PRESIDENT LYNDON B. JOHNSON
Janos was a valued member of President Johnson’s White House staff.
the center of glowing praise about his reaching out directly to Soviet citizens with warmth and understanding. It made the front page of The New York Times,” Janos recalled, “and won him a glowing editorial, rare in those troubled days.” The positive reaction to the interview must have felt In the mid-1980s, like gentle and nurturing rain falling on Janos authored one Johnson’s parched ego, deeply wounded of the decade’s by the Vietnam War biggest best-selling controversy and endless domestic autobiographies, turmoil. Johnson demanded to know working with who wrote the words legendary test pilot put into his mouth, and a White House Gen. Chuck Yeager, search finally identified the culprit a few in what became days later. When an aviation classic. found, Janos was promptly routed to the White House and three weeks later was on staff as a speech writer, a position he held until 1968. The next decade brought a variety of 6
assignments as a Time correspondent, where he first served at the Washington, D.C., bureau; next in Houston as a bureau chief responsible for covering the Apollo space flights; and finally in Los Angeles as the entertainment correspondent. In his various roles at Time, he interacted with many of the world’s most noted celebrities and politicians, including Marlon Brando, Richard Nixon, Robert Redford, Jack Nicholson and Hubert Humphrey. Janos conversely discovered some camouflaged elements tucked into his prestigious job that taxed him in unexpected ways, including a selfadmitted “swelled head” and frequent separations from his family, a situation that found Bonnie acting as a single parent tending to three active little ones. It was in the next phase of his career as a freelance writer that brought the greatest personal and professional satisfactions. Using his inimitable ability to make interesting reading out of complex details, he wrote Timekeepers of the Solar System for the publication Science 80. The article depicted the activity in a research lab, nicknamed the “Lunatic Asylum” at Caltech, that revolutionized techniques used for precise dating of www.park.edu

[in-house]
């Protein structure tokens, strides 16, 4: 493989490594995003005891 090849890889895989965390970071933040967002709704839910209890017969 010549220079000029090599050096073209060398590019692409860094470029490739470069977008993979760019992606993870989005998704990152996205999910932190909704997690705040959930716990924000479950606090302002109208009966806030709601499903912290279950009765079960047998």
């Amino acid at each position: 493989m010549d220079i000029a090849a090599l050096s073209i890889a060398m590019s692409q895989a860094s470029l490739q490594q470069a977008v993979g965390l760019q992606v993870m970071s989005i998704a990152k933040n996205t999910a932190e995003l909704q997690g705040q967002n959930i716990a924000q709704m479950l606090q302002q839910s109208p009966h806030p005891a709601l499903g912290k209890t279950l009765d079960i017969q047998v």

Park University alumni magazine, published Fall 2004